It is likely that you are familiar with the terms DWI and DUI. However, you may not actually understand how similar and how different the two terms really are. The obvious is what the terms stand for. DUI is short for driving under the influence and DWI is short for driving while intoxicated.
Many people believe that the two terms mean the same thing, but that is not the case. In Texas, a DUI and DWI both refer to when a person operates a motor vehicle while intoxicated. This means that the person does not have the physical or mental faculties to operate the vehicle due to the use of drugs or alcohol. In Texas, however, DWI is the legal definition when it comes to the crime itself.
Texas Criminal DWI Charges
If a person is 21 years old or over, he or she may be charged with a DWI when found operating a motor vehicle while intoxicated. This means that the person’s breath or blood alcohol concentration was at least 0.08% or higher or he or she was are impaired by drugs.
However, Texas laws state that if a person is under the age of 21 and is stopped with any alcohol in his or her system, then that person may be charged with a DUI, or a DUIA, which means Driving Under the Influence of Alcohol. This is the only term officially used legally as a DUI in Texas. Even if the underaged drinker has less than 0.08% BAC, Texas has a zero-tolerance policy when it comes to alcohol and those under the age of 21. It is also important to note that a person under 21 years of age can still be charged with a DWI if his or her blood or breath alcohol concentration was 0.08% or higher when driving under the influence of drugs.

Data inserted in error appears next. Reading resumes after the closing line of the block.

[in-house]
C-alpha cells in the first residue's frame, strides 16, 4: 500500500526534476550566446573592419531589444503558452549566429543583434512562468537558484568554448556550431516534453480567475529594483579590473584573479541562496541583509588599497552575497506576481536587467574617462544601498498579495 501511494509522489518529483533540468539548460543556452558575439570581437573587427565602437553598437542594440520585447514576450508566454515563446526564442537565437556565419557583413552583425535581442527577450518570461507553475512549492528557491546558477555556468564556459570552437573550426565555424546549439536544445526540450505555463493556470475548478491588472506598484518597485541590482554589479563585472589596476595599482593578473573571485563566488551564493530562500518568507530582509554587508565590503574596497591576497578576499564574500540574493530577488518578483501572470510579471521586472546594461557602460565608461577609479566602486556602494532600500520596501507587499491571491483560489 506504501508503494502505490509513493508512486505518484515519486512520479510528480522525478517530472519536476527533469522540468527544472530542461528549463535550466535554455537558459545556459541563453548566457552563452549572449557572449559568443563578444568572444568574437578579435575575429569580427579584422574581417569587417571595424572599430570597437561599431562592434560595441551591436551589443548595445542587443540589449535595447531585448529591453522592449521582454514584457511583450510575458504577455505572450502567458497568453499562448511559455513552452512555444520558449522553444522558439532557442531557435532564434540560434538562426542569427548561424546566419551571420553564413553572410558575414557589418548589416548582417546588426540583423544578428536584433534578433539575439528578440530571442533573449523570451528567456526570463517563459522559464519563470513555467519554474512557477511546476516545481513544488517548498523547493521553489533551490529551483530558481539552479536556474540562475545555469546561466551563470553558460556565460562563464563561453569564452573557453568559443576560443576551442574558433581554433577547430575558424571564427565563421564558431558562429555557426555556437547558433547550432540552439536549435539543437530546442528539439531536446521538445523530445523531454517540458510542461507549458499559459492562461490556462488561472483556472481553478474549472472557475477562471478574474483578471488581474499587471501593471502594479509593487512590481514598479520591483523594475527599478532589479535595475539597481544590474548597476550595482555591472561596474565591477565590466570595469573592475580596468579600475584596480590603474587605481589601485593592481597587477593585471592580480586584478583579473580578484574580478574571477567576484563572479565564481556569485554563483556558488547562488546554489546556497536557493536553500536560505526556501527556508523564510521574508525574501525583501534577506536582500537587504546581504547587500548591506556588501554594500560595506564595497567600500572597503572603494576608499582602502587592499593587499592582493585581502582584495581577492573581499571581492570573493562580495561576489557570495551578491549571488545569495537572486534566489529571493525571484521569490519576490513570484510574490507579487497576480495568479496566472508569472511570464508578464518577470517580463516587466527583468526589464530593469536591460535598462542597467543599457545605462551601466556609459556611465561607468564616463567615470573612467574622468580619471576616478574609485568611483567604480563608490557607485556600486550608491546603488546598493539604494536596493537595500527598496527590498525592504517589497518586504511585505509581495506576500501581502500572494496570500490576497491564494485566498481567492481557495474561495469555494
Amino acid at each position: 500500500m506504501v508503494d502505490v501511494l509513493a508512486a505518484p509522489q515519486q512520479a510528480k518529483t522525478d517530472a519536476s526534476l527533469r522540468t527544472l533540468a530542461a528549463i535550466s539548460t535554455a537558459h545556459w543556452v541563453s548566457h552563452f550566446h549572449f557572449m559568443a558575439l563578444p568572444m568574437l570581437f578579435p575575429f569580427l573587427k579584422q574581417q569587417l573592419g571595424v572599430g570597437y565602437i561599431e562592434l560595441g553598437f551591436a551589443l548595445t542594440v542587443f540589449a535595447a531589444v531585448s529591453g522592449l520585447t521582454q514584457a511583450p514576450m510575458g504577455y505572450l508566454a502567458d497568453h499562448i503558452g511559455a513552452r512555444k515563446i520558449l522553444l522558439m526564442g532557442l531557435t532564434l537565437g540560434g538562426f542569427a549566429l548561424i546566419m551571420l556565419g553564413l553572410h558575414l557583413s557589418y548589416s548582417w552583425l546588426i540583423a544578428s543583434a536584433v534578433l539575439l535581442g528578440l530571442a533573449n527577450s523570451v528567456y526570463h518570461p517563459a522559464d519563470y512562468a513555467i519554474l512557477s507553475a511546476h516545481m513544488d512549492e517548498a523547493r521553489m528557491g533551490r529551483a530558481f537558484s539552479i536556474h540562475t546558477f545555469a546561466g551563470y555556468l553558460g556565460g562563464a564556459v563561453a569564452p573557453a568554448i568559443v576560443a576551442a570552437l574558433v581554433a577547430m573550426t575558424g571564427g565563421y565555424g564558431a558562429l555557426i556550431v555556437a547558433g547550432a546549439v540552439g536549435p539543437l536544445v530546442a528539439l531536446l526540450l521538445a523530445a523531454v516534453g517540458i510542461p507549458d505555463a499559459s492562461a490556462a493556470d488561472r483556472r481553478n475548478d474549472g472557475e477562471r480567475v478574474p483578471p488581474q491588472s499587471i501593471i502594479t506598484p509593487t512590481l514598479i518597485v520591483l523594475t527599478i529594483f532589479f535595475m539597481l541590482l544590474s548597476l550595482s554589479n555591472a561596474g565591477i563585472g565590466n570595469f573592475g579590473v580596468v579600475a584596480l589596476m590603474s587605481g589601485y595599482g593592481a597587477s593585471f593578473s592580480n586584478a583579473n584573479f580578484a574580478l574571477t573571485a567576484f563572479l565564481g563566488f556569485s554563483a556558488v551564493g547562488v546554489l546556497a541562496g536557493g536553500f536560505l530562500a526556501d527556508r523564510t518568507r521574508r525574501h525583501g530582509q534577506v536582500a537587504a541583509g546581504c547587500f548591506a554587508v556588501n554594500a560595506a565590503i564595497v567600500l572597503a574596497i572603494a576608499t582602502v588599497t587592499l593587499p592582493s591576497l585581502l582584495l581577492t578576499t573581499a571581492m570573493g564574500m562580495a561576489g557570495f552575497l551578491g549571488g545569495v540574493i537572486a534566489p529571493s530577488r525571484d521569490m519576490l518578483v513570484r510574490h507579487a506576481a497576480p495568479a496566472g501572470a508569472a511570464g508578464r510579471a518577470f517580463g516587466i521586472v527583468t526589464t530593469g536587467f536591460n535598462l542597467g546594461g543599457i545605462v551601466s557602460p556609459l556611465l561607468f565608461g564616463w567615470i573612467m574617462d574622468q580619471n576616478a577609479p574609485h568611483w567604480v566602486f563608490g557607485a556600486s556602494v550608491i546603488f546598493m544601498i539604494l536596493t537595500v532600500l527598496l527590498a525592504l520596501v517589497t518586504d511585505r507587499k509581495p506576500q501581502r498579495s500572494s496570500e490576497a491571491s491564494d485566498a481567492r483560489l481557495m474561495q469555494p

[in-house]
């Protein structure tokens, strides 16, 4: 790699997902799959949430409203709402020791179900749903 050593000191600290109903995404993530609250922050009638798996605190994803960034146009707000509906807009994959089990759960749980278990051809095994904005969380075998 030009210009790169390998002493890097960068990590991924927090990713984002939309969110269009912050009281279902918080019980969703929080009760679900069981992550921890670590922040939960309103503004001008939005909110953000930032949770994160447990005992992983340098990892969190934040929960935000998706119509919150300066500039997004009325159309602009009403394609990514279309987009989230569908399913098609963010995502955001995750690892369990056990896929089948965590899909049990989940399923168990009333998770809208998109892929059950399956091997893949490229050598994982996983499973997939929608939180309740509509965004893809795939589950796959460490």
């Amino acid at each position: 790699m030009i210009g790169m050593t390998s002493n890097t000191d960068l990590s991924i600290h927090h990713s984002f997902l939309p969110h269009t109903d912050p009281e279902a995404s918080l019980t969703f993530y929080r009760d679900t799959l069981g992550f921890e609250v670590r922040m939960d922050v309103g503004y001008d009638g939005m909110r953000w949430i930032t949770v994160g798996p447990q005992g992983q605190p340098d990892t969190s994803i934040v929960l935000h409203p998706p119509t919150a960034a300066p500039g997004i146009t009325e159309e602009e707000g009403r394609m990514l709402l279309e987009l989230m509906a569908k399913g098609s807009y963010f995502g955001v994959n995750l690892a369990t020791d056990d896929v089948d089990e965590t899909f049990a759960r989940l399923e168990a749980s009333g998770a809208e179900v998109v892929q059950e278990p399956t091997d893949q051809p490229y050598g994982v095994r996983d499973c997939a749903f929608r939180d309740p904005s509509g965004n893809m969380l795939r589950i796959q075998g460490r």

What are the Penalties, and Which is Worse, a DUI or DWI?
In Texas, a DWI is the more serious crime and are charged under the Texas Penal Code. DUIs are only charged to minors and are handled under the Texas Traffic Code. However, neither should be taken lightly.
As far as penalties for the crimes, a first-time DWI offender can be sentenced to up to 180 days in jail and a fine up to $2,000. They may also lose their driver’s license for up to one year. A minor charged with a DUI may have their license suspended, receive 20 to 40 hours of community service, be required to attend an alcohol awareness class, and pay a fine up to $500. The penalties for both crimes increase for subsequent offenses.
Contact a Flower Mound DUI and DWI Attorney Today
If you are facing DUI or DWI charges in Texas, contact the attorneys at Abel Law Firm today. We have extensive experience with the laws surrounding DUIs and DWIs and will work to create the best possible defense for your charges. Having an experienced criminal defense attorney on your side can help you understand and protect your rights to achieve the best possible outcome for your charges. Contact us today to schedule a consultation.